Though Roget’s obsessions did help him cope with his stressful early life, they came at a cost.  Categorizing rather than experiencing the world has its limits.  Like his mother, Peter was incapable of looking inward.  Immersed in his own analytical observations, he was not particularly attuned to what others were feeling.

Just… if someone was to take an analysis of my personality based only on my journals, they would probably say that I am pretty unemotional as well, as much of my journaling is also lists and/or brief accounts of what is going on.  I don’t have a lot of spare time to sit down and pour out all of my feelings onto paper.  (And maybe, in fairness, I am unemotional?  I don’t have a lot of inner turmoil to sift through!)  Basically, in places Kendall came through as very judgy about Roget’s “lack of emotion,” which I felt was rather unfair over a century after he was alive.  Just because Roget didn’t dash all over the place proclaiming his feelings doesn’t mean that he didn’t have any.

On the other hand, Roget did once write a paper entitled “Description of Moving the Knight over Every Square of a Chess-Board Without Going Twice Over Any One,” so many Kendall was onto something after all…

Kendall was also incredibly dismissive of Roget’s religion/beliefs, basically just shoving them under the title of “Stupid Stuff People Used to Believe Because They Didn’t Know Any Better.”  Any and all of Roget’s claims that he pursued scientific research because of his interest in God and understanding the mechanics of God’s creation were quite belittled, Kendall even going so far as to suggest that if Roget were alive today he wouldn’t be bothered with such nonsense.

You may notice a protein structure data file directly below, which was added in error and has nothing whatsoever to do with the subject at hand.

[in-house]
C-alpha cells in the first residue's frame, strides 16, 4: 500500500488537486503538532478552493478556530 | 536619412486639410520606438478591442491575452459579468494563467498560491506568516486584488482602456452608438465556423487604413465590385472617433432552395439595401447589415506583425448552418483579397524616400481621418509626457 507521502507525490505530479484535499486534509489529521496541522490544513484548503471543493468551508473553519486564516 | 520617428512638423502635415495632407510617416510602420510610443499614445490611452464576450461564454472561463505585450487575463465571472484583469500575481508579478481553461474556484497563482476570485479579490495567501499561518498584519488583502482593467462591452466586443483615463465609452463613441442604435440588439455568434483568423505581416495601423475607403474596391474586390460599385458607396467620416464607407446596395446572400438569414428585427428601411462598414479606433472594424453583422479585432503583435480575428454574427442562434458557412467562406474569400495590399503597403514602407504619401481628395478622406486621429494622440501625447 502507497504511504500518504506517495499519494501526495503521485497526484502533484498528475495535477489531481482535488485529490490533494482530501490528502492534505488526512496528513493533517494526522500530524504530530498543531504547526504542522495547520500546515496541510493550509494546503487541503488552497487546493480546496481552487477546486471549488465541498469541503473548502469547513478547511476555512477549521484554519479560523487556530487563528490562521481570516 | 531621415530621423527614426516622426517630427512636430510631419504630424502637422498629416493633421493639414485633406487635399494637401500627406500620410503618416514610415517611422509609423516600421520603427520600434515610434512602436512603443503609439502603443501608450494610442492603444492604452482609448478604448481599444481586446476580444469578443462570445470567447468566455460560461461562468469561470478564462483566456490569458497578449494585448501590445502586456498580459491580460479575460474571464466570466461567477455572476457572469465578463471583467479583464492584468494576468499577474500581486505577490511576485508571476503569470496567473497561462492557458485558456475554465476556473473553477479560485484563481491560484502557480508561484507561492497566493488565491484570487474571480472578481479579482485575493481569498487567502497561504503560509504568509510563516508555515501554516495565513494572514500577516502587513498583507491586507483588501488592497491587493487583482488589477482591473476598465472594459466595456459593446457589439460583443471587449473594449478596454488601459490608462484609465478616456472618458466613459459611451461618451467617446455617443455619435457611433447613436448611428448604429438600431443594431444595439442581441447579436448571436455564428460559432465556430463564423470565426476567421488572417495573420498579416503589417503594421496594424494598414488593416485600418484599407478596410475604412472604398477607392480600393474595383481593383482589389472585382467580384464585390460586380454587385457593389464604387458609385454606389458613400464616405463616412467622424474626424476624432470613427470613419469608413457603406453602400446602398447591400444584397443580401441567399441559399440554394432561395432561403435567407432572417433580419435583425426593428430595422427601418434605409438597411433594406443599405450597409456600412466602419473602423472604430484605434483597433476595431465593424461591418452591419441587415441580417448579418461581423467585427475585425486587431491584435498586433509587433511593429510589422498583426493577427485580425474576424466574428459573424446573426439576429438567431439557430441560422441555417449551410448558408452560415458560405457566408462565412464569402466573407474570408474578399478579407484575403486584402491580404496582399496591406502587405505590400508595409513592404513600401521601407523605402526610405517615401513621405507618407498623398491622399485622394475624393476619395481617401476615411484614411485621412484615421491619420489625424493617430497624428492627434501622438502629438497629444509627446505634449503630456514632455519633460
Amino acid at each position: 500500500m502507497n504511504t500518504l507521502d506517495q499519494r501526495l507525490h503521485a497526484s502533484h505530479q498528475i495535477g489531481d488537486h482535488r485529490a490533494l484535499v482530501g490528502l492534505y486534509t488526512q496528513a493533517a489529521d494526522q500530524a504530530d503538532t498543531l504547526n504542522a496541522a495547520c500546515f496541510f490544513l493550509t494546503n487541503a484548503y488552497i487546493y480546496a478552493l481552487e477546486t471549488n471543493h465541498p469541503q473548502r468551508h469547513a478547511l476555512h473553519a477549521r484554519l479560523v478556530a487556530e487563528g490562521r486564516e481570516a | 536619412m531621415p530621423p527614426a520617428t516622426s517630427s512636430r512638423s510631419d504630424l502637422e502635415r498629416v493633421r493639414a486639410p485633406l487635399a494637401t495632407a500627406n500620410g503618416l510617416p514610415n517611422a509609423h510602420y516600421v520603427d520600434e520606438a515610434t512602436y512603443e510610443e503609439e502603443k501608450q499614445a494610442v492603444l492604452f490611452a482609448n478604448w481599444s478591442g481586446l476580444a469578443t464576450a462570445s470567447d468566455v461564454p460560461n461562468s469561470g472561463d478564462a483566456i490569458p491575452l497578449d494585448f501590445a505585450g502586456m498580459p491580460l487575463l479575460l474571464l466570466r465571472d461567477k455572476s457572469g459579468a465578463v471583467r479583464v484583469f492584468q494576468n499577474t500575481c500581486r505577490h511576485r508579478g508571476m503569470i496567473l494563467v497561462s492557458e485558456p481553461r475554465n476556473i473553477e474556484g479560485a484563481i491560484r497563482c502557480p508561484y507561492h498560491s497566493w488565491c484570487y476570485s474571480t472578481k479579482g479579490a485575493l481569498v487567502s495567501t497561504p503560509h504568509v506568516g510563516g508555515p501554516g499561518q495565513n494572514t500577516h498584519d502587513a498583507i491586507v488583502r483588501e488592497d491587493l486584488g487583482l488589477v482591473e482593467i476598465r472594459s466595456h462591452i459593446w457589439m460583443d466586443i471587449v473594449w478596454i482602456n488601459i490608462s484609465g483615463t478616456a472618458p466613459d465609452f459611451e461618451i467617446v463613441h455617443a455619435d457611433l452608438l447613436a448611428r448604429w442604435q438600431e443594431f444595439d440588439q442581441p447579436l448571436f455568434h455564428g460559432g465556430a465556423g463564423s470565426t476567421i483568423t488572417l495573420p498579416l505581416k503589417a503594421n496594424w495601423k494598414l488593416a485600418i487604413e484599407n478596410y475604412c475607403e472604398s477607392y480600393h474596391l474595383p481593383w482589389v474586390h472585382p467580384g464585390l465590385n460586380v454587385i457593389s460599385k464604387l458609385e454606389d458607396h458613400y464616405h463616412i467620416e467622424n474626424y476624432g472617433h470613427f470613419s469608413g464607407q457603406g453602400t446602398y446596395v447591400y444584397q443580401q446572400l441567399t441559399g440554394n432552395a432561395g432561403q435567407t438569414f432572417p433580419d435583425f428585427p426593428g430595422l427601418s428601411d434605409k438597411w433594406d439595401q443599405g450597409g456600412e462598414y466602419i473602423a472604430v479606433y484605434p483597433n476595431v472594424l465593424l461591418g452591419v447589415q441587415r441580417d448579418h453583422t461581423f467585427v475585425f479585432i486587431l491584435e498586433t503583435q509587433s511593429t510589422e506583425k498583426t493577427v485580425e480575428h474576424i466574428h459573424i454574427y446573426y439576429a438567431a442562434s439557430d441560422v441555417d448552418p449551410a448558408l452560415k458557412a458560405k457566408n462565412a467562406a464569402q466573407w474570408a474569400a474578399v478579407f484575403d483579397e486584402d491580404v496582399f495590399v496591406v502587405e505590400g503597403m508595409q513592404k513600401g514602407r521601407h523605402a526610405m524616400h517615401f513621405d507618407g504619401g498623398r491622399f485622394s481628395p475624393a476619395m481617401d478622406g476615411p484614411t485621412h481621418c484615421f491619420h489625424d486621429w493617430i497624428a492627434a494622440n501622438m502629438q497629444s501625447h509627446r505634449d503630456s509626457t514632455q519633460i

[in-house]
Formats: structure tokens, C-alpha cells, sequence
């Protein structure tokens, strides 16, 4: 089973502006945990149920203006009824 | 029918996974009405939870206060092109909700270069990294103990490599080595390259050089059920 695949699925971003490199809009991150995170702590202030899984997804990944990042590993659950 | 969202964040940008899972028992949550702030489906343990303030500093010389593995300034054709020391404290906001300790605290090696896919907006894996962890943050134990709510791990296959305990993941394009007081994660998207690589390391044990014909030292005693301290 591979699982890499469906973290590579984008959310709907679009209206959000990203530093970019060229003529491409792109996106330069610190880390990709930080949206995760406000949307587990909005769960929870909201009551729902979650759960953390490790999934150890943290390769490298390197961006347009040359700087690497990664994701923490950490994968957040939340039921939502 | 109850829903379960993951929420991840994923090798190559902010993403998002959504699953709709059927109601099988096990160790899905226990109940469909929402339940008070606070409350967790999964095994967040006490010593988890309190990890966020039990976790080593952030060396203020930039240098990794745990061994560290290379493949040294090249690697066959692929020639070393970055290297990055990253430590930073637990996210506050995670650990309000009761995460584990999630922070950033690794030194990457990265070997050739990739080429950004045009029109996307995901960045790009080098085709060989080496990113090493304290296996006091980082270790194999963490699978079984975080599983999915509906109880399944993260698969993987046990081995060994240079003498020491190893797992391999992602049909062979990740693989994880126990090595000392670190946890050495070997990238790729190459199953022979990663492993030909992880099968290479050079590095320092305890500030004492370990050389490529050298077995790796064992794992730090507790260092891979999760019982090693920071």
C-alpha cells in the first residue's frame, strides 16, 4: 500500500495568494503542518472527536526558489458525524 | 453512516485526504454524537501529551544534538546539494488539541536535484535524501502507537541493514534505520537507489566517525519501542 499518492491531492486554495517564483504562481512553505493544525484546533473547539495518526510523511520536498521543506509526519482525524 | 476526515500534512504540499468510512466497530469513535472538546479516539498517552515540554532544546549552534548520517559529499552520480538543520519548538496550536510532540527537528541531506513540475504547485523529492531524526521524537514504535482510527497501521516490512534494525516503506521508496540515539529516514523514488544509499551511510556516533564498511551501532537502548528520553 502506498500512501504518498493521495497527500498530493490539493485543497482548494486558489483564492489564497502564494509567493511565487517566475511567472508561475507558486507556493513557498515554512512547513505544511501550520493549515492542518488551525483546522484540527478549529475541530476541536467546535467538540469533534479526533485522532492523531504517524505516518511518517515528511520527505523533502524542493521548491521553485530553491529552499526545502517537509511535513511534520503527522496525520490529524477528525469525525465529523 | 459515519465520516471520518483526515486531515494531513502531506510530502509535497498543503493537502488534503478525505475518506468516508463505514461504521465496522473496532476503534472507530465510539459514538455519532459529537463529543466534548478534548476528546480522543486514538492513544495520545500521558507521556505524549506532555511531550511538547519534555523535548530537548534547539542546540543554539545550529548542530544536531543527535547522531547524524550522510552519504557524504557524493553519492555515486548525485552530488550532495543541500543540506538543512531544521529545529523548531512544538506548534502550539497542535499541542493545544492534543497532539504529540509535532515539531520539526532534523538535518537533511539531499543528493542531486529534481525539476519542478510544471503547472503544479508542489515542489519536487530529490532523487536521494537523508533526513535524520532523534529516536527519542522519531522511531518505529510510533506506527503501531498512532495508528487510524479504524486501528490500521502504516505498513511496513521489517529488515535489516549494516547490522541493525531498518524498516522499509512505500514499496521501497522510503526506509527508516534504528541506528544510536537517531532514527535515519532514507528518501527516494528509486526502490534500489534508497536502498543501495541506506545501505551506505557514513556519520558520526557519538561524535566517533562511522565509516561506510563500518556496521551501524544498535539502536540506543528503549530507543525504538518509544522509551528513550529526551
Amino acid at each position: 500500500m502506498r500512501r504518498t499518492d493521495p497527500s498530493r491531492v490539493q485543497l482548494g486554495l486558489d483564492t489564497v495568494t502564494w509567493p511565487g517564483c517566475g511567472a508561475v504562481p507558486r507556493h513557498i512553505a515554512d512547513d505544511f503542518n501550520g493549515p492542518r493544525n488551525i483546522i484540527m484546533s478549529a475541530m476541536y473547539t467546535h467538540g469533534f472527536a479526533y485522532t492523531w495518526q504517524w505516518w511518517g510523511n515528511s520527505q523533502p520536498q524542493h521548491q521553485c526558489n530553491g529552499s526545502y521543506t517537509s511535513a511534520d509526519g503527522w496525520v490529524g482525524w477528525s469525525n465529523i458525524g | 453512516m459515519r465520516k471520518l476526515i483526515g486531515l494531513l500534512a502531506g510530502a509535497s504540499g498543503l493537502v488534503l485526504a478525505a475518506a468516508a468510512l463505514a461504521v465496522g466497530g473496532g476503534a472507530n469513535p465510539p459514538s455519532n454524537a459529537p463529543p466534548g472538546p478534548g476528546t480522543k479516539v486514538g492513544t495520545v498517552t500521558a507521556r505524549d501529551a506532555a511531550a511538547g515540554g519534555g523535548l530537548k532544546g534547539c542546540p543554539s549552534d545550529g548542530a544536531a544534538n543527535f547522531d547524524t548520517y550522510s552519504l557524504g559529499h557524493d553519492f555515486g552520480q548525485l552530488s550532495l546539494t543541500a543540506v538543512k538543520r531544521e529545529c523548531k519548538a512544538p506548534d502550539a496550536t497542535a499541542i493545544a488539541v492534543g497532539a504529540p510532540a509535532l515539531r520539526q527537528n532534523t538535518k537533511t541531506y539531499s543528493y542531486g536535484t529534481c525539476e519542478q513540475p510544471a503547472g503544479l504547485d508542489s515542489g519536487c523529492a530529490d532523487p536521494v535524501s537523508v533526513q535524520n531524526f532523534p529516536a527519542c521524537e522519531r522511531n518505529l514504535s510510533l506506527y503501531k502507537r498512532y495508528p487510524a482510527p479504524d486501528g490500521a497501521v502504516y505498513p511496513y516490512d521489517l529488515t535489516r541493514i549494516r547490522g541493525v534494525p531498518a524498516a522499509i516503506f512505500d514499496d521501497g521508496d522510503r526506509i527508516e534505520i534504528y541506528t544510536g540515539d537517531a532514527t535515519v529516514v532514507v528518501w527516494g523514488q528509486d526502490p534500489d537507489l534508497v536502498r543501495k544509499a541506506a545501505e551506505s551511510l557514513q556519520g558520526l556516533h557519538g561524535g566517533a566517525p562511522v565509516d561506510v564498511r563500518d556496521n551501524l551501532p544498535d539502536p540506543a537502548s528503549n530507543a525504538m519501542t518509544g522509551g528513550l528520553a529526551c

When recounting the death of Roget’s wife, Mary, Kendall says:

Roget also looked forward to “a heavenly reunion” with Mary – one of the major comforts that Christianity offered to the grief-stricken at the dawn of the Victorian era.  Spending eternity with departed loved ones was a common fantasy.

Excuse me??  That’s really an astounding amount of officious condescension to stuff into two sentences!  (1) Christians still exist, Kendall.  (2)  They still believe in eternal life.  (3)  Christianity isn’t the only religion that has beliefs about eternal life.  (4)  To call someone’s deeply-held personal beliefs a fantasy is just amazingly offensive.  …And that was basically Kendall’s attitude towards religion throughout.

Still, despite my annoyance at Kendall that surfaced from time to time (and since we’re apparently okay with deriving someone’s entire personality from their writing, I imagine Kendall to be rather a pompous ass), overall I enjoyed learning more about Roget.  I was particularly interested that the Thesaurus was actually one of his final contributions to the world.  He wrote many other scientific papers (mostly, unsurprisingly, involving sorting things into categories), and also expanded the basic slide rule into the tool that was widely used until the advent of the pocket calculator in the 1970’s.

Despite Kendall’s insistence that Roget was an emotionless and basically boring person, that wasn’t the impression that I got from Roget’s writing, inventions, and thoughts.  Instead, he seems to have been a man who held his cards close to his chest and enjoyed observing and understanding the world around him.  As someone passionate about words, lists, and general orderliness myself, I felt a strong connection to the man who wanted to make precise language accessible to the masses.

Timeless Fairy Tale Series // by K.M. Shea

(Edit:  Apparently, I forgot to review one of the book when I initially posted this!  Whoops!)

This series of fairy tale retellings currently includes ten different titles.  I’m hoping that we get at least one more – while these books do read individually for the most part, there are definitely threads that weave through them all, and we didn’t quite get the conclusion to that big story that I was hoping for.  But Shea is still an active author, so there’s a good chance that another book is in the works.  Currently, the series runs as follows:

  • Beauty and the Beast (2013)